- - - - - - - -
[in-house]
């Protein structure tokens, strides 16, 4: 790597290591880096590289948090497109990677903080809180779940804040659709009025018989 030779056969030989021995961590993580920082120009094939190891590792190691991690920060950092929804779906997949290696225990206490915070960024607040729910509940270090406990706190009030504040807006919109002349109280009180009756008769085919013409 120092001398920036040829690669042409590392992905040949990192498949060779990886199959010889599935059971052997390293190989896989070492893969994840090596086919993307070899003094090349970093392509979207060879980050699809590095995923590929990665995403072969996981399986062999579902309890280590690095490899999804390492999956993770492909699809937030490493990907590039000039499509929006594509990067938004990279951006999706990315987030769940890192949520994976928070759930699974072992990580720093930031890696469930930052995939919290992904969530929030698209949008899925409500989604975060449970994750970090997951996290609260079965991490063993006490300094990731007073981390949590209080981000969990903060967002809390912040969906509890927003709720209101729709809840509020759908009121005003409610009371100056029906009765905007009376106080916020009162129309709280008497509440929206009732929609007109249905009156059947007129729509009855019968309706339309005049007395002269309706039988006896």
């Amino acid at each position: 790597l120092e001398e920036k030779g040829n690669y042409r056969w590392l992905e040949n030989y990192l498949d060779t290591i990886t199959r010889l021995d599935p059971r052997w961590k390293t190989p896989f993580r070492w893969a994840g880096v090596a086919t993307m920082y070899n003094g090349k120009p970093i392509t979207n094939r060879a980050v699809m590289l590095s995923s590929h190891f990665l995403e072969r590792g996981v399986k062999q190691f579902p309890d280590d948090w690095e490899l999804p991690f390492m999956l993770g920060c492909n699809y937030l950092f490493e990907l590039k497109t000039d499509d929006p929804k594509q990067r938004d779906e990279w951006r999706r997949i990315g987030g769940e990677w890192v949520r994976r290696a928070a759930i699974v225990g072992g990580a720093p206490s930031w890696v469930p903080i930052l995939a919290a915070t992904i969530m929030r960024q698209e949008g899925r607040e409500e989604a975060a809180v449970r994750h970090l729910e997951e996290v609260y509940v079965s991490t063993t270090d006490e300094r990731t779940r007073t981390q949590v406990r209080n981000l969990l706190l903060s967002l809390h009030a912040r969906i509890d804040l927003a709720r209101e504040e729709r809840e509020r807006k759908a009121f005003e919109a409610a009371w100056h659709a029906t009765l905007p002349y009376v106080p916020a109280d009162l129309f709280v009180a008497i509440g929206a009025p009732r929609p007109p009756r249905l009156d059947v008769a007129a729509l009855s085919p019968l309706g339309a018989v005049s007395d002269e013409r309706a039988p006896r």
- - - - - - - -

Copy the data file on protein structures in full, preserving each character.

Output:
[in-house]
């Protein structure tokens, strides 16, 4: 790597290591880096590289948090497109990677903080809180779940804040659709009025018989 030779056969030989021995961590993580920082120009094939190891590792190691991690920060950092929804779906997949290696225990206490915070960024607040729910509940270090406990706190009030504040807006919109002349109280009180009756008769085919013409 120092001398920036040829690669042409590392992905040949990192498949060779990886199959010889599935059971052997390293190989896989070492893969994840090596086919993307070899003094090349970093392509979207060879980050699809590095995923590929990665995403072969996981399986062999579902309890280590690095490899999804390492999956993770492909699809937030490493990907590039000039499509929006594509990067938004990279951006999706990315987030769940890192949520994976928070759930699974072992990580720093930031890696469930930052995939919290992904969530929030698209949008899925409500989604975060449970994750970090997951996290609260079965991490063993006490300094990731007073981390949590209080981000969990903060967002809390912040969906509890927003709720209101729709809840509020759908009121005003409610009371100056029906009765905007009376106080916020009162129309709280008497509440929206009732929609007109249905009156059947007129729509009855019968309706339309005049007395002269309706039988006896």
């Amino acid at each position: 790597l120092e001398e920036k030779g040829n690669y042409r056969w590392l992905e040949n030989y990192l498949d060779t290591i990886t199959r010889l021995d599935p059971r052997w961590k390293t190989p896989f993580r070492w893969a994840g880096v090596a086919t993307m920082y070899n003094g090349k120009p970093i392509t979207n094939r060879a980050v699809m590289l590095s995923s590929h190891f990665l995403e072969r590792g996981v399986k062999q190691f579902p309890d280590d948090w690095e490899l999804p991690f390492m999956l993770g920060c492909n699809y937030l950092f490493e990907l590039k497109t000039d499509d929006p929804k594509q990067r938004d779906e990279w951006r999706r997949i990315g987030g769940e990677w890192v949520r994976r290696a928070a759930i699974v225990g072992g990580a720093p206490s930031w890696v469930p903080i930052l995939a919290a915070t992904i969530m929030r960024q698209e949008g899925r607040e409500e989604a975060a809180v449970r994750h970090l729910e997951e996290v609260y509940v079965s991490t063993t270090d006490e300094r990731t779940r007073t981390q949590v406990r209080n981000l969990l706190l903060s967002l809390h009030a912040r969906i509890d804040l927003a709720r209101e504040e729709r809840e509020r807006k759908a009121f005003e919109a409610a009371w100056h659709a029906t009765l905007p002349y009376v106080p916020a109280d009162l129309f709280v009180a008497i509440g929206a009025p009732r929609p007109p009756r249905l009156d059947v008769a007129a729509l009855s085919p019968l309706g339309a018989v005049s007395d002269e013409r309706a039988p006896r």